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OC Register: Alexander: MLB reverts from sprint to marathon in 2021

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The prognosis is better, even if society isn’t completely in the clear. People are getting vaccinated, infection rates are improving, and so are the chances that the small crowds allowed in ballparks on Opening Day will grow larger as Baseball 2021 proceeds. (Now, if we can only convince the maskless hordes in Florida for Spring Break, among others, that their actions really do affect others.)

So, are we ready for this? Can we handle a full 162 games as fans and observers after last year’s mad 60-game trophy dash? We won’t even get into whether the pitchers can handle it; evidence and logic suggest they’ll have it hardest of all, or that the burden will have to be spread among more of them.

On the eve of the first full season since 2019, then, some things to watch for:

More trash can: We’ve already gotten a small hint of what it’ll be like when the Houston Astros visit an enemy ballpark. During a Marlins-Astros spring training game in Florida last week, a security guard spent Alex Bregman’s entire at-bat banging on a trash can. (Bregman struck out looking, by the way.) The public was denied its opportunity in 2020 to directly express its displeasure about the 2017 sign-stealing scandal, and as fans come back into ballparks they will almost certainly hold Bregman, Carlos Correa and the rest accountable.

And if you were wondering, the Astros are in Anaheim on April 5-6, Aug. 13-15 and Sept. 20-23, and at Dodger Stadium on Aug. 3-4.

The minors: Will we recognize them? Will we slip and use “Pacific Coast League” and “California League” rather than the new MLB-approved designations of “Triple-A West” and “Low-A West?” (This Space guarantees he’ll slip more than once, and not always accidentally. Consider it my personal protest.) Also, will the Dodgers, Angels and Padres reconsider sending rehabbing big leaguers to Rancho Cucamonga, Inland Empire and Lake Elsinore, or will it matter that the big leaguers would be facing prospects a year further from the majors with the league’s re-designation from high-A to low-A?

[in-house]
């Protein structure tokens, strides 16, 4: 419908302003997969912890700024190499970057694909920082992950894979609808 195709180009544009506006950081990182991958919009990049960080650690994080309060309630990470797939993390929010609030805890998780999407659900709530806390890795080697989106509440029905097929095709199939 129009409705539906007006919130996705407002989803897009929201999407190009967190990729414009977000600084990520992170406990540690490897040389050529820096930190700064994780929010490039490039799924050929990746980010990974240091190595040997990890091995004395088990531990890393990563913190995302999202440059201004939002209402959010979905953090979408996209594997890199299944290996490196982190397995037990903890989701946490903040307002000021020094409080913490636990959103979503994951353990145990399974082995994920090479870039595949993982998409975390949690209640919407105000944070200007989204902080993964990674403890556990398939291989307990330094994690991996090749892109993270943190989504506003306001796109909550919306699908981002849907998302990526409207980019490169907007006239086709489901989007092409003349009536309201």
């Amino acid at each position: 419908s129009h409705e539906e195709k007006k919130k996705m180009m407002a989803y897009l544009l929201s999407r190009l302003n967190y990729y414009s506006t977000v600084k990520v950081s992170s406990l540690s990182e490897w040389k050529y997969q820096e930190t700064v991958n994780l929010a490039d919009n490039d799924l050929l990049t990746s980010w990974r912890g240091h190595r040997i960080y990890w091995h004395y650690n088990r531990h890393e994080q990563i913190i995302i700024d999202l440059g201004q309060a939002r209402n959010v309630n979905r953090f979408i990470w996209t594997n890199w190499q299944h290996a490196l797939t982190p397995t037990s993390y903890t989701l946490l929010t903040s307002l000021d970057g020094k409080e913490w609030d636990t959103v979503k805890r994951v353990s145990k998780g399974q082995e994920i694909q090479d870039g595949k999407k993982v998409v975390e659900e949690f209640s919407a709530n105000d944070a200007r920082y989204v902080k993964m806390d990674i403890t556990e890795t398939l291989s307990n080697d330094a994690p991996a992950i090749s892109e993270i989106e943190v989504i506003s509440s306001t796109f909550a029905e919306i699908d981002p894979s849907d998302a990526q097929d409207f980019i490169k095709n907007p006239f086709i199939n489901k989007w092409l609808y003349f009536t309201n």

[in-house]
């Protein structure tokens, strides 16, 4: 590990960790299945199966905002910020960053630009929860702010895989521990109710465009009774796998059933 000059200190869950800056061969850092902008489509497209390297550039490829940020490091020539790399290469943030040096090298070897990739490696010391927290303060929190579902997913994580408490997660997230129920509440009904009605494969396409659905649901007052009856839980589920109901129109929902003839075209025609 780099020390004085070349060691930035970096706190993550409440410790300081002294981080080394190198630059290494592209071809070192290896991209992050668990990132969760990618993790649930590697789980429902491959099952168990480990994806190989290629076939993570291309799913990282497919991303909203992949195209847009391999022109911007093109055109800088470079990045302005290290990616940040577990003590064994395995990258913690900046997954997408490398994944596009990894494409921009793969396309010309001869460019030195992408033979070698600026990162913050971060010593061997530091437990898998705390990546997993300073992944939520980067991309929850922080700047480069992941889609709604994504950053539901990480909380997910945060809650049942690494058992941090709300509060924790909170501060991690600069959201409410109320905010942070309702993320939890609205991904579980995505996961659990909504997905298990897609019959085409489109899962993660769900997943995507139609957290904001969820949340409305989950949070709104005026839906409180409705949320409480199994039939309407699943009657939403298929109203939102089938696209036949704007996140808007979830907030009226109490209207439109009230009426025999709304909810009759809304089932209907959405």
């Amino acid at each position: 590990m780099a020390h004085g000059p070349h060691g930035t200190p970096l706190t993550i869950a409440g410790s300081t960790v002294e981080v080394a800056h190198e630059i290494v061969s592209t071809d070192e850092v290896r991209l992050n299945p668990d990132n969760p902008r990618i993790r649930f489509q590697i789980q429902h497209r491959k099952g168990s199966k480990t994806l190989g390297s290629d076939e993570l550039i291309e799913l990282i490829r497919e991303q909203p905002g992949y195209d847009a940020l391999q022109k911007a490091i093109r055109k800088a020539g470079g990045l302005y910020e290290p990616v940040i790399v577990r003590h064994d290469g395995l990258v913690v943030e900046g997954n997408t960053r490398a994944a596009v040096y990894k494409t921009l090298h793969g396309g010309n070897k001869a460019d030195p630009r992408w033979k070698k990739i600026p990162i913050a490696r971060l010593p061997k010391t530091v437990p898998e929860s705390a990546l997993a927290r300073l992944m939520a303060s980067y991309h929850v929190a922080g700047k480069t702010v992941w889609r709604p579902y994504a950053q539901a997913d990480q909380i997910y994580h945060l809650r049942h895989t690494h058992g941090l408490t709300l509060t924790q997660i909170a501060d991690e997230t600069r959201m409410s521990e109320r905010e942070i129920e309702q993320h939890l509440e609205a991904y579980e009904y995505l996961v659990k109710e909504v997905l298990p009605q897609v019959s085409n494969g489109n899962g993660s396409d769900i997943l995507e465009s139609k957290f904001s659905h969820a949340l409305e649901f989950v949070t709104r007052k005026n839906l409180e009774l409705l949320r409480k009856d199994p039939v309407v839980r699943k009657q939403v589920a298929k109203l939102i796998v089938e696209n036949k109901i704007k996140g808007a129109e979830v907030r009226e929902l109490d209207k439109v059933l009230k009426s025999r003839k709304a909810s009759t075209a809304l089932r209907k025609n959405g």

Another thought: What will a year without minor league baseball have done to player development? The best prospects were able to gather at teams’ alternate sites last year. Everyone else essentially lost a full season. How do they recoup that? (That’s also a season of earning power they’ve lost, by the way, which might create more urgency for the Players Association to revamp the system and position players to get paid more earlier in their careers.)

Shohei: Mike Trout is a three-time MVP and perennially part of the conversation, but Shohei Ohtani could be the Angels’ MVP if he stays healthy and is fully productive as a two-way player this year. The balls he has hit over the batter’s eye in Tempe would be one indication he’s on the right track, and keep in mind that Ohtani has a history of slow starts in spring training. It might be more of a sign than we think.